Thus the Sacred Tree was long seen as a symbol of the cosmos, as a force of life, of endless fertility and total reality.  Because it dies and is reborn the sacred tree contains much power and this regenerative notion  gives rise to the Tree Of Life concept. Not only does the tree tower from the centre of the world, it supports the heavens and can be represented as a pillar.  The Altai peoples believe that the gods attached horses to this cosmic pillar, while in Scandinavia Odin tethered his horse to Yggdrasil. The Saxons called this cosmic pillar Irminsul-universalis columna quasi sustinens omnia. The Maypole is possibly a much degenerated version of this mythos.  

Anglo Saxon cross from the North of England
Anglo Saxon cross from the North of England

Anglo Saxon cross from the North of England
Anglo Saxon cross fragment from the North of England

It is known that the Teutons conflated the World Tree and Tree of Life concepts. To my mind this is apparent in the crosses indicated. These Anglo-Saxon monuments were influenced by Scandinavian heathens and the Church - obviously the populace drew parallels between pagan and early Christian imagery.   Possibly because of their association with resurrection,  the sacred tree and cross (whose wood is supposed to bring the dead back to life - why? Because it is supposed to have been fashioned from the Tree Of Life which stood in the Garden of Eden*** ) were mixed for a time.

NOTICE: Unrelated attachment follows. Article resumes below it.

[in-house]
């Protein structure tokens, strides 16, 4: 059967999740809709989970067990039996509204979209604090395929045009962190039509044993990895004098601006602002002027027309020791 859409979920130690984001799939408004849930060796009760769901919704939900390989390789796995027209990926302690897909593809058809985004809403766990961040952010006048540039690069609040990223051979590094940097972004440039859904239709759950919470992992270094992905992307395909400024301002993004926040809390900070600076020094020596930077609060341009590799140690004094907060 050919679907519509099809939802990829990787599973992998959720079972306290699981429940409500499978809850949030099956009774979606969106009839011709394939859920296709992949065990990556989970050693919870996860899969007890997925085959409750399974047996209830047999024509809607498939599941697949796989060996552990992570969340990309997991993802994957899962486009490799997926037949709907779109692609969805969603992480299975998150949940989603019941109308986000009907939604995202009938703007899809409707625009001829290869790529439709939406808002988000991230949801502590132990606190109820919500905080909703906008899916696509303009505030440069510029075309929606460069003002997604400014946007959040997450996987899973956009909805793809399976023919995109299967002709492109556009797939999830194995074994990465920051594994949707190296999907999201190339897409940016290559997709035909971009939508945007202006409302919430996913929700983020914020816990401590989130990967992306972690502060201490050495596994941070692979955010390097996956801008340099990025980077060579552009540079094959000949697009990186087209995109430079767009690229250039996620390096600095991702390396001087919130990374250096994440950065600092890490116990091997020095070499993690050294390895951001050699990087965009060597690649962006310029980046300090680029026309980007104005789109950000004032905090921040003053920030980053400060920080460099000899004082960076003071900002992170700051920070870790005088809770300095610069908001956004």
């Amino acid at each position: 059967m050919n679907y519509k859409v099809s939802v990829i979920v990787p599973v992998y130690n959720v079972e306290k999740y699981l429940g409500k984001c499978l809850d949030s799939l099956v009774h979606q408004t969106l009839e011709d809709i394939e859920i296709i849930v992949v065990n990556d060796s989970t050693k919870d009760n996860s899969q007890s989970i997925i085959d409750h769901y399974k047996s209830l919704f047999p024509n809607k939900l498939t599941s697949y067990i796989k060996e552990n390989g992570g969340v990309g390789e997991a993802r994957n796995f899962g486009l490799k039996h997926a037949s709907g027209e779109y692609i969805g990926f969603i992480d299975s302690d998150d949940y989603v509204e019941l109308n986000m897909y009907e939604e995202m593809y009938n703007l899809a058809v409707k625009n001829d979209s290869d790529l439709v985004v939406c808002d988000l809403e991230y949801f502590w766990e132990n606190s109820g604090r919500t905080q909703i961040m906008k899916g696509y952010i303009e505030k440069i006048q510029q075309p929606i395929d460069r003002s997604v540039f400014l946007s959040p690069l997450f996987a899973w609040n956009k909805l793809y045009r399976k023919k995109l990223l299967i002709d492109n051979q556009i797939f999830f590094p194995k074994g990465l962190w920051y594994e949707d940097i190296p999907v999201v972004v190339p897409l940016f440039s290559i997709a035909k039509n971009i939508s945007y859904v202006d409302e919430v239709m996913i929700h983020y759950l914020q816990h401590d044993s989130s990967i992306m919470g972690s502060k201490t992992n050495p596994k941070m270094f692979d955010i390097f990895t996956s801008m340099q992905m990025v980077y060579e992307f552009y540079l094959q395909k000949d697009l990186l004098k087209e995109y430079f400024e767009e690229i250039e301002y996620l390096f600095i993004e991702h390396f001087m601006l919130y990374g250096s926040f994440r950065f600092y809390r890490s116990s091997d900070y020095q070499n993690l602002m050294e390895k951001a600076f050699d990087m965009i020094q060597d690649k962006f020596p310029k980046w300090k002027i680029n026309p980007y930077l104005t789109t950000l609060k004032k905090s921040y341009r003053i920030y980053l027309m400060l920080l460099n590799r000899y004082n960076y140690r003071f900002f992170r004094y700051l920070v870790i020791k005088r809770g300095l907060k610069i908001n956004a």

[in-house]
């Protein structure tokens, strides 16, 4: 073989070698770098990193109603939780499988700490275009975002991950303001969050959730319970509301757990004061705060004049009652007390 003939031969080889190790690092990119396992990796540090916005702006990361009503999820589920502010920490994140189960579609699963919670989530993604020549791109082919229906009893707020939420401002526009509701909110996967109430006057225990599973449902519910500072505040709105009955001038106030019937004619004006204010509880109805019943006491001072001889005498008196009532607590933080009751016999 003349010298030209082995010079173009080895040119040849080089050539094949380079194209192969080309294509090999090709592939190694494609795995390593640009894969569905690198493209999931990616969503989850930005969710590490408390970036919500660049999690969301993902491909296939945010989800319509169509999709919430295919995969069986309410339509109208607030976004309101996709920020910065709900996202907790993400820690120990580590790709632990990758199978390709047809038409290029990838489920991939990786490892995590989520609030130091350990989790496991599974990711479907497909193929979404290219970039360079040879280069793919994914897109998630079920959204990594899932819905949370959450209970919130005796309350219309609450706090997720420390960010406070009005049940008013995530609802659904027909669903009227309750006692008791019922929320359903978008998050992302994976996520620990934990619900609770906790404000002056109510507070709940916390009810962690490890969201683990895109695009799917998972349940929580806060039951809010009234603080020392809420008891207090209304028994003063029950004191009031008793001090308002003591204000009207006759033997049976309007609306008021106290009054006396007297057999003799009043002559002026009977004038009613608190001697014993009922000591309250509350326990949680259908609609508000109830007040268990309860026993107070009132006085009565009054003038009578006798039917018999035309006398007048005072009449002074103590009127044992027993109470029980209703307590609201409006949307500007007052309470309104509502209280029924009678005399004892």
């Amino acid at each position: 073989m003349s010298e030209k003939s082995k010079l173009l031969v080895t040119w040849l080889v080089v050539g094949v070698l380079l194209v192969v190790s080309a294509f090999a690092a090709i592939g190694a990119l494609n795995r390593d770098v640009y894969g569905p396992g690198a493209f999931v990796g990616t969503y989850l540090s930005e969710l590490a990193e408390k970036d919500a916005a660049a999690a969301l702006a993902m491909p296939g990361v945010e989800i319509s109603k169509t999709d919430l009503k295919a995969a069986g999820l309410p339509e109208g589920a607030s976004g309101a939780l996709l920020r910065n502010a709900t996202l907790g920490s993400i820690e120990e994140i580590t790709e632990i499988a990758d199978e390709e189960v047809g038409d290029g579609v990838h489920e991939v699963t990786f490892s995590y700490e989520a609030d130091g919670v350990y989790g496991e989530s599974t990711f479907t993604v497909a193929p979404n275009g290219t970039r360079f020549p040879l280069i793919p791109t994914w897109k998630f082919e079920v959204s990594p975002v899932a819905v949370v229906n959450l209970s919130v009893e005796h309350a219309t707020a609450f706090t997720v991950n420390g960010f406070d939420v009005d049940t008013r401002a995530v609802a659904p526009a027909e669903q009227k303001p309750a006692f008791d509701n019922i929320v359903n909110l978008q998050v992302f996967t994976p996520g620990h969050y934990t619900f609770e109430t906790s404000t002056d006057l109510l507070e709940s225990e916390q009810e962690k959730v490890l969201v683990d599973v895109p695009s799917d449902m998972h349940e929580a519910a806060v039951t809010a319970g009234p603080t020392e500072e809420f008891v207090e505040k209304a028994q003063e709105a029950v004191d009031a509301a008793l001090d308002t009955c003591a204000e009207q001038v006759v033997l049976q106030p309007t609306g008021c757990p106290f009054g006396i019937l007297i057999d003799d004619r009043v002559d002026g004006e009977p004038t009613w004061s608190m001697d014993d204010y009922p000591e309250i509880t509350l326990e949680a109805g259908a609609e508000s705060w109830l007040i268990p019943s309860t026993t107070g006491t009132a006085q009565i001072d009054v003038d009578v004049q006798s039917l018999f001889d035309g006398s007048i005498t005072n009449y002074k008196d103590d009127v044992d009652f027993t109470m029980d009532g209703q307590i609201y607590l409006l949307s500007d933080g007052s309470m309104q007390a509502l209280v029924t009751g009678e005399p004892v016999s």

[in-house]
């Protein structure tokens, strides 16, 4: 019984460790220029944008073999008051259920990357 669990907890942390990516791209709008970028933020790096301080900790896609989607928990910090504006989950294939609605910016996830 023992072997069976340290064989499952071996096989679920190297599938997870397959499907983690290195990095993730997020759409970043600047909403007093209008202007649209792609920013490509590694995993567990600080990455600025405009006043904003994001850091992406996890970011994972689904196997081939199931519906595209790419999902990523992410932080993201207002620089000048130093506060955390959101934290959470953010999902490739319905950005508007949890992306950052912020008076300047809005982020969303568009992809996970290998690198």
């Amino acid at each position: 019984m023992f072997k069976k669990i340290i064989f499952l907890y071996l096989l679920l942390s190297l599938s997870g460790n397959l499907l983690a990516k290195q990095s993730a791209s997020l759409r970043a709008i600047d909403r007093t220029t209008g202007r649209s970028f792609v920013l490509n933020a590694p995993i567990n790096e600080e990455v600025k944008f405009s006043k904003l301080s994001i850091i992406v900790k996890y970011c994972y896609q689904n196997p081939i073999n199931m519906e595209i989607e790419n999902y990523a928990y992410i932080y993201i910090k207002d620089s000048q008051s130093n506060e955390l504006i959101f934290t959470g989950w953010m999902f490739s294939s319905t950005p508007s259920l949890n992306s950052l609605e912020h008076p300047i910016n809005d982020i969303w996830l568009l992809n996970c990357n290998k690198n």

In some myths heroes search for the Tree Of Life  but it is guarded by a terrible monster, often a serpent. For example in Slavic myth the Tree Of Life was guarded by  a dragon called Simorg. To obtain immortality from the Tree Of Life the hero had to prove himself. Heroes who took the rite included Hercules and Gilgamesh. 

The imagery of a World Tree is powerful. I can’t help linking it with modern scientific ideas about the universe: Dark matter nested in the structure of the universe, a weblike structure upon which the universe of matter is built - like sap through the boughs of a tree. We could even draw comparisons to fractal forms, such as the branching neural networks of the brain. 

This is a version of Yggdrasil

I’m going to end this post with a piece from about Yggdrasil, basically because there is something about the imagery that stirs me deeply - it’s a personal fave of mine.

I know an ash standing
named Yggdrasil,
a high tree, laved
with white mud:
thence come the dews
that fall into dales
it stands ever green
over Urd´s fountain.

Völuspá verse 19 from The Poetic Edda.


*Pipal/Ashvattha tree

**Compare this to the notion of the Well of 'fate' beneath Yggdrasil in Norse myth.

***Not impossible to read a sort of religious propaganda here: whereby one imposes itself upon the other by conflating it; not to stand as equal but incorporate its mythology as its own. 


Upanishads  - translated by. Patrick Olivelle
People Trees: Worship Of Trees In Northern India - David L. Haberman
Patterns In Comparative Religion - Eliade Mircea 
The Cosmological Origins Of Myth And Symbol From The Dogon And Ancient Egypt, India, Tibet And China - Laird Scranton
Encyclopaedia Of Russian and Slavic Myth And Legend - Mike Dixon-Kennedy 
The Lost Beliefs Of Northern Europe - HR Ellis Davidson 
Norse Mythology - John Lindow